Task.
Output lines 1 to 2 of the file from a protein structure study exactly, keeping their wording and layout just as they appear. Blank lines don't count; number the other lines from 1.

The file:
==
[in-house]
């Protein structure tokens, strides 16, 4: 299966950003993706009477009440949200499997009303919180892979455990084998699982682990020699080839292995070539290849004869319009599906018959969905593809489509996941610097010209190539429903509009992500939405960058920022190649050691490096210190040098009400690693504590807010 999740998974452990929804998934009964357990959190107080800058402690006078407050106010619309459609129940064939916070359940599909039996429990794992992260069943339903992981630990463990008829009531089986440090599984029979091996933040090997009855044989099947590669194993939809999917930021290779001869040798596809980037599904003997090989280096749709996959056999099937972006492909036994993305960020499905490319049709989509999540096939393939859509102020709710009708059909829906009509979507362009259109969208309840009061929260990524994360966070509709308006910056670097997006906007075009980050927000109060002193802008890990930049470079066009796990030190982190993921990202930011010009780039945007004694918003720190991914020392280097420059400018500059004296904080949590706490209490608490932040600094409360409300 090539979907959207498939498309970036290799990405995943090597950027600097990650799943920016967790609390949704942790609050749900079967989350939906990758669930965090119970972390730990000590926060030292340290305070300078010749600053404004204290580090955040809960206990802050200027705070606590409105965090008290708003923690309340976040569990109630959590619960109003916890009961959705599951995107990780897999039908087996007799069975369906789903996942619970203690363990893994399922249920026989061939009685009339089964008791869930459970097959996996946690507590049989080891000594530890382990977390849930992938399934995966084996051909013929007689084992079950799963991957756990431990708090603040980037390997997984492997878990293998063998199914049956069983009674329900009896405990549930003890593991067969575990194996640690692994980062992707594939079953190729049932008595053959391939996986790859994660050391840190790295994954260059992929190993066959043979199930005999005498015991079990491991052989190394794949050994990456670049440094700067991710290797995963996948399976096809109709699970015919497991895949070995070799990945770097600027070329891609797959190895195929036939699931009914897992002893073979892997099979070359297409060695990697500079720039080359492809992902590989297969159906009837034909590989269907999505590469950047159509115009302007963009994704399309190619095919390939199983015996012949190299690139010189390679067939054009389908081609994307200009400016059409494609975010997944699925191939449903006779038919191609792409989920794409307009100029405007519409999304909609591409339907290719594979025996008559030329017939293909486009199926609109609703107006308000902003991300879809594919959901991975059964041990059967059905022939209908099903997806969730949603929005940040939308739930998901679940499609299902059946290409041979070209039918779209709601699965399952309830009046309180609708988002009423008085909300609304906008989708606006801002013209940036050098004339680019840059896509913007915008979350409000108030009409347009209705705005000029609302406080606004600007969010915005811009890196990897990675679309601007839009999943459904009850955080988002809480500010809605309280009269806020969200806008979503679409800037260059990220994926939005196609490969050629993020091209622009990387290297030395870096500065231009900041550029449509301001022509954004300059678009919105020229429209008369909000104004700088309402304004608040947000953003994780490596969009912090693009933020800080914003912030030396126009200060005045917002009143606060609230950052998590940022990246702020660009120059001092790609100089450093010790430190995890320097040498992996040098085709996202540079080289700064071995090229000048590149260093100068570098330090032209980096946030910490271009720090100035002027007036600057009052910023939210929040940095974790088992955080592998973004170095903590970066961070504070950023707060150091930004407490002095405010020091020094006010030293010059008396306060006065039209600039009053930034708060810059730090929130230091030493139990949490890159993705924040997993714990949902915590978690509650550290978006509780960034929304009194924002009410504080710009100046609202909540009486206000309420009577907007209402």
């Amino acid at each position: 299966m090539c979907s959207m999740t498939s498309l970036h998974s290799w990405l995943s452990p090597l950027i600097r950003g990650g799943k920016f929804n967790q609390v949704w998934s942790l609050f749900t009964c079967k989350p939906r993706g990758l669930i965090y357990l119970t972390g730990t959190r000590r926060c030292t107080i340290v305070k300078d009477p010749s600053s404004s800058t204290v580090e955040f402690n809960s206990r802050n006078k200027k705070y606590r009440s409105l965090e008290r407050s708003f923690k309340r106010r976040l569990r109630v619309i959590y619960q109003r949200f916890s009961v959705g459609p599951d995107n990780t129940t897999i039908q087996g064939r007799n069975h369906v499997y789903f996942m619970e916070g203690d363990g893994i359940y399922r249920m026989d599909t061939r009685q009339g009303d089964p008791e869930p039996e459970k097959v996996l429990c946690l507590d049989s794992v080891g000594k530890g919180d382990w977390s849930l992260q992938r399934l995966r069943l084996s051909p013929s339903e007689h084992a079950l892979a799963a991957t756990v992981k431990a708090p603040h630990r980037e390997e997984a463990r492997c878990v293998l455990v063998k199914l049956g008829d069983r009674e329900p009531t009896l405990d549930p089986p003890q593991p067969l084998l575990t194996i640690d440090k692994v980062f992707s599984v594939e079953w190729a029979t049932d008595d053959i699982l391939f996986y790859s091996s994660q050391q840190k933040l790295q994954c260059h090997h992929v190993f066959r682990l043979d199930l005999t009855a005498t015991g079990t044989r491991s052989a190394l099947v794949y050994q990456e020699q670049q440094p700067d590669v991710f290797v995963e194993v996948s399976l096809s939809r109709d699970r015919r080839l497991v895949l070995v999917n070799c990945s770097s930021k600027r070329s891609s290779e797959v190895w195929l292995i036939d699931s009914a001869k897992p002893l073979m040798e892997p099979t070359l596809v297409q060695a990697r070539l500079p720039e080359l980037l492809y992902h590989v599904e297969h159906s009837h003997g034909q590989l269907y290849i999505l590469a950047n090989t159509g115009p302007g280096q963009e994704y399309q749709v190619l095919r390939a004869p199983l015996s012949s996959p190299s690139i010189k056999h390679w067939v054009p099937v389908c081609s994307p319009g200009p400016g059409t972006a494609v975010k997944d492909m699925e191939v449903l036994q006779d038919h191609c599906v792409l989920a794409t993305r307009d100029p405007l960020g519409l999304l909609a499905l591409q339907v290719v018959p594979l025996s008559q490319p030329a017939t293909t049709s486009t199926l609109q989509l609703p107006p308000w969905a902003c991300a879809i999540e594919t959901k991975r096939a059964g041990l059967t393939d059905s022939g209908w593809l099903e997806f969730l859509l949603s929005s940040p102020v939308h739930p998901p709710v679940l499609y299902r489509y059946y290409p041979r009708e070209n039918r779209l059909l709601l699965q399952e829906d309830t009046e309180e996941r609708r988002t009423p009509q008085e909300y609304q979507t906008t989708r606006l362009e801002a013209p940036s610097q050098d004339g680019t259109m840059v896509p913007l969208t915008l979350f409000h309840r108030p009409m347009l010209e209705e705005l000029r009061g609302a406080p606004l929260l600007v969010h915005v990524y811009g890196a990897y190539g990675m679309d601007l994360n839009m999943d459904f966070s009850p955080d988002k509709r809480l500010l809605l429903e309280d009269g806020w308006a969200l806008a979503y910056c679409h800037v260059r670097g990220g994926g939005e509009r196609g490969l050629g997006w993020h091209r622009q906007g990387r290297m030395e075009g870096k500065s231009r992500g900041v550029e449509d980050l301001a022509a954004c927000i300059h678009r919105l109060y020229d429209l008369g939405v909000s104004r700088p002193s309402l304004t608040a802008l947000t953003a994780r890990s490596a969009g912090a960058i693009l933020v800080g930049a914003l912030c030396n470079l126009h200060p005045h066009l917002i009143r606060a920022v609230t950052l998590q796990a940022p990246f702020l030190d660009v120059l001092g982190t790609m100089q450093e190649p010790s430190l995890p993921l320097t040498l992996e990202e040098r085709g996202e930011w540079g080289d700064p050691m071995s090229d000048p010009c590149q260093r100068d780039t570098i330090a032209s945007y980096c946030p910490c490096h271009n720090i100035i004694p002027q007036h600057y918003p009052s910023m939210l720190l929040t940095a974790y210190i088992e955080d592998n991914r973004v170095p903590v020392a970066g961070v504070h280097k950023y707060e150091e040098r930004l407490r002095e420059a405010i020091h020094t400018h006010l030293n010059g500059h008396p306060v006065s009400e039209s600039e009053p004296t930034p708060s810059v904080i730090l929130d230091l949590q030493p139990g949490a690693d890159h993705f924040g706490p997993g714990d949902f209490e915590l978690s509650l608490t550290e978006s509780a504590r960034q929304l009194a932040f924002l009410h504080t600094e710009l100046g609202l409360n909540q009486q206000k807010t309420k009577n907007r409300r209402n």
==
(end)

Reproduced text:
[in-house]
């Protein structure tokens, strides 16, 4: 299966950003993706009477009440949200499997009303919180892979455990084998699982682990020699080839292995070539290849004869319009599906018959969905593809489509996941610097010209190539429903509009992500939405960058920022190649050691490096210190040098009400690693504590807010 999740998974452990929804998934009964357990959190107080800058402690006078407050106010619309459609129940064939916070359940599909039996429990794992992260069943339903992981630990463990008829009531089986440090599984029979091996933040090997009855044989099947590669194993939809999917930021290779001869040798596809980037599904003997090989280096749709996959056999099937972006492909036994993305960020499905490319049709989509999540096939393939859509102020709710009708059909829906009509979507362009259109969208309840009061929260990524994360966070509709308006910056670097997006906007075009980050927000109060002193802008890990930049470079066009796990030190982190993921990202930011010009780039945007004694918003720190991914020392280097420059400018500059004296904080949590706490209490608490932040600094409360409300 090539979907959207498939498309970036290799990405995943090597950027600097990650799943920016967790609390949704942790609050749900079967989350939906990758669930965090119970972390730990000590926060030292340290305070300078010749600053404004204290580090955040809960206990802050200027705070606590409105965090008290708003923690309340976040569990109630959590619960109003916890009961959705599951995107990780897999039908087996007799069975369906789903996942619970203690363990893994399922249920026989061939009685009339089964008791869930459970097959996996946690507590049989080891000594530890382990977390849930992938399934995966084996051909013929007689084992079950799963991957756990431990708090603040980037390997997984492997878990293998063998199914049956069983009674329900009896405990549930003890593991067969575990194996640690692994980062992707594939079953190729049932008595053959391939996986790859994660050391840190790295994954260059992929190993066959043979199930005999005498015991079990491991052989190394794949050994990456670049440094700067991710290797995963996948399976096809109709699970015919497991895949070995070799990945770097600027070329891609797959190895195929036939699931009914897992002893073979892997099979070359297409060695990697500079720039080359492809992902590989297969159906009837034909590989269907999505590469950047159509115009302007963009994704399309190619095919390939199983015996012949190299690139010189390679067939054009389908081609994307200009400016059409494609975010997944699925191939449903006779038919191609792409989920794409307009100029405007519409999304909609591409339907290719594979025996008559030329017939293909486009199926609109609703107006308000902003991300879809594919959901991975059964041990059967059905022939209908099903997806969730949603929005940040939308739930998901679940499609299902059946290409041979070209039918779209709601699965399952309830009046309180609708988002009423008085909300609304906008989708606006801002013209940036050098004339680019840059896509913007915008979350409000108030009409347009209705705005000029609302406080606004600007969010915005811009890196990897990675679309601007839009999943459904009850955080988002809480500010809605309280009269806020969200806008979503679409800037260059990220994926939005196609490969050629993020091209622009990387290297030395870096500065231009900041550029449509301001022509954004300059678009919105020229429209008369909000104004700088309402304004608040947000953003994780490596969009912090693009933020800080914003912030030396126009200060005045917002009143606060609230950052998590940022990246702020660009120059001092790609100089450093010790430190995890320097040498992996040098085709996202540079080289700064071995090229000048590149260093100068570098330090032209980096946030910490271009720090100035002027007036600057009052910023939210929040940095974790088992955080592998973004170095903590970066961070504070950023707060150091930004407490002095405010020091020094006010030293010059008396306060006065039209600039009053930034708060810059730090929130230091030493139990949490890159993705924040997993714990949902915590978690509650550290978006509780960034929304009194924002009410504080710009100046609202909540009486206000309420009577907007209402």